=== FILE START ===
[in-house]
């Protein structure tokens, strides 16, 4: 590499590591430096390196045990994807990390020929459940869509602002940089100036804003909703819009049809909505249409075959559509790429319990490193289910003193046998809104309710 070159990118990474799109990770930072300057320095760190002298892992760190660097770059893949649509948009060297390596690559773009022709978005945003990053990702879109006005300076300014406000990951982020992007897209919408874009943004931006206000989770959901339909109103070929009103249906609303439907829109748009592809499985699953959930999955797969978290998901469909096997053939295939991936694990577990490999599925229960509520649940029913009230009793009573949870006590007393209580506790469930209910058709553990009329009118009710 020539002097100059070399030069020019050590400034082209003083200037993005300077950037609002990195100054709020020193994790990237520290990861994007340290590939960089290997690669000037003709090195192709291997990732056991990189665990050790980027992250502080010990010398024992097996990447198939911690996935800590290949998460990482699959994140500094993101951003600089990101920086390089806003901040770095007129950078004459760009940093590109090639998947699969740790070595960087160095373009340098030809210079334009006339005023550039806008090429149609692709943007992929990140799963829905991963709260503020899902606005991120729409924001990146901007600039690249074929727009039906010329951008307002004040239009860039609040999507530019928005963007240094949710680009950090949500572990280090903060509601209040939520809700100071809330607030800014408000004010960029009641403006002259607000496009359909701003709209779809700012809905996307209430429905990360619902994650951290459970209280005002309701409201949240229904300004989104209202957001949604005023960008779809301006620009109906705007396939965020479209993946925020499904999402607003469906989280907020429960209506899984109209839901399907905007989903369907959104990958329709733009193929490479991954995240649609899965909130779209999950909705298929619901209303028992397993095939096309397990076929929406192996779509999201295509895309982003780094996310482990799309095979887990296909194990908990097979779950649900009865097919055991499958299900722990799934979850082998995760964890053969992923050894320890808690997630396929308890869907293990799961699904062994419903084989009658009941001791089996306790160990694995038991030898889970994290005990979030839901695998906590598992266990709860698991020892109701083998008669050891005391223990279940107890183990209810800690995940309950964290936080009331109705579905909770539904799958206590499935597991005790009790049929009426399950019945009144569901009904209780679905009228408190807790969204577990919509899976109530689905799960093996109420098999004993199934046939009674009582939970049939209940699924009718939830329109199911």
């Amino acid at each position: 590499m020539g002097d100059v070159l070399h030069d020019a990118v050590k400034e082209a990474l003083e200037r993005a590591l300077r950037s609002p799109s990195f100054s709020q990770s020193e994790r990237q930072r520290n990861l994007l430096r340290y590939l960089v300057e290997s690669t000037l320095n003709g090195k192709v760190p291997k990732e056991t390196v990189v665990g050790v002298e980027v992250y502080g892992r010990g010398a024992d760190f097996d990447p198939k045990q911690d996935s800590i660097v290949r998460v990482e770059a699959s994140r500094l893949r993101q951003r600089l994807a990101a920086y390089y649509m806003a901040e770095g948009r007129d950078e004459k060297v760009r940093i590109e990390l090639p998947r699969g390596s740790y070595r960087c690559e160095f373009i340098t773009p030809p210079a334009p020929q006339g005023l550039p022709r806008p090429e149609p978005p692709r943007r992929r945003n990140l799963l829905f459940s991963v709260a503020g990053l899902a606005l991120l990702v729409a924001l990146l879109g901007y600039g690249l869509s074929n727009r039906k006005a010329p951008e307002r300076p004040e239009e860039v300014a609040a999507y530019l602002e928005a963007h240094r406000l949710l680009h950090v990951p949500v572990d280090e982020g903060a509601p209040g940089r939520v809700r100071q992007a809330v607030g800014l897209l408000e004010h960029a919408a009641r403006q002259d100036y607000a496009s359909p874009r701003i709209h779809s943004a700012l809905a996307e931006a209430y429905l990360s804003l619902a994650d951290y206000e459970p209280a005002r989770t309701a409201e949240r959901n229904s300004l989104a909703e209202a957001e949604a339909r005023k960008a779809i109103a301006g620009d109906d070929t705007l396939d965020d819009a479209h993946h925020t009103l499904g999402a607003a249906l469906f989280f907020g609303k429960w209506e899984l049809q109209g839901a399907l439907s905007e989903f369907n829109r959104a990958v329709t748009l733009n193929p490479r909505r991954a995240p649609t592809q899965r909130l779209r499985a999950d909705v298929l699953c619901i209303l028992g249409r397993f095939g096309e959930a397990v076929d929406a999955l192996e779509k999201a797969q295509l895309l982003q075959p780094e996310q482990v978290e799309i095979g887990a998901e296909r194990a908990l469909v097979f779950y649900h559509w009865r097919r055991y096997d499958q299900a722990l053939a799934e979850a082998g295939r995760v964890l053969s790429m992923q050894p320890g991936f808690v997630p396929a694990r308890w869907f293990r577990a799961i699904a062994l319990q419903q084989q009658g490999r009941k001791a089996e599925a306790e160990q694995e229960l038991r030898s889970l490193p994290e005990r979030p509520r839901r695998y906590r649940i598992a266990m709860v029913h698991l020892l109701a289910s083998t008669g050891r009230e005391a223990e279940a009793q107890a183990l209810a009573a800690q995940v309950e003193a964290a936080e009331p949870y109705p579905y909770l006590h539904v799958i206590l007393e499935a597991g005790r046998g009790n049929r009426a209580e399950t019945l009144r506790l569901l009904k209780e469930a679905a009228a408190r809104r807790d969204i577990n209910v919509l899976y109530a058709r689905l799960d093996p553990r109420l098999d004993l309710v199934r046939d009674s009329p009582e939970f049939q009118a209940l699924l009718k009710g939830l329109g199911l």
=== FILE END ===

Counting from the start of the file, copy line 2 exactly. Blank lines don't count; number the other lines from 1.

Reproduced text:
């Protein structure tokens, strides 16, 4: 590499590591430096390196045990994807990390020929459940869509602002940089100036804003909703819009049809909505249409075959559509790429319990490193289910003193046998809104309710 070159990118990474799109990770930072300057320095760190002298892992760190660097770059893949649509948009060297390596690559773009022709978005945003990053990702879109006005300076300014406000990951982020992007897209919408874009943004931006206000989770959901339909109103070929009103249906609303439907829109748009592809499985699953959930999955797969978290998901469909096997053939295939991936694990577990490999599925229960509520649940029913009230009793009573949870006590007393209580506790469930209910058709553990009329009118009710 020539002097100059070399030069020019050590400034082209003083200037993005300077950037609002990195100054709020020193994790990237520290990861994007340290590939960089290997690669000037003709090195192709291997990732056991990189665990050790980027992250502080010990010398024992097996990447198939911690996935800590290949998460990482699959994140500094993101951003600089990101920086390089806003901040770095007129950078004459760009940093590109090639998947699969740790070595960087160095373009340098030809210079334009006339005023550039806008090429149609692709943007992929990140799963829905991963709260503020899902606005991120729409924001990146901007600039690249074929727009039906010329951008307002004040239009860039609040999507530019928005963007240094949710680009950090949500572990280090903060509601209040939520809700100071809330607030800014408000004010960029009641403006002259607000496009359909701003709209779809700012809905996307209430429905990360619902994650951290459970209280005002309701409201949240229904300004989104209202957001949604005023960008779809301006620009109906705007396939965020479209993946925020499904999402607003469906989280907020429960209506899984109209839901399907905007989903369907959104990958329709733009193929490479991954995240649609899965909130779209999950909705298929619901209303028992397993095939096309397990076929929406192996779509999201295509895309982003780094996310482990799309095979887990296909194990908990097979779950649900009865097919055991499958299900722990799934979850082998995760964890053969992923050894320890808690997630396929308890869907293990799961699904062994419903084989009658009941001791089996306790160990694995038991030898889970994290005990979030839901695998906590598992266990709860698991020892109701083998008669050891005391223990279940107890183990209810800690995940309950964290936080009331109705579905909770539904799958206590499935597991005790009790049929009426399950019945009144569901009904209780679905009228408190807790969204577990919509899976109530689905799960093996109420098999004993199934046939009674009582939970049939209940699924009718939830329109199911």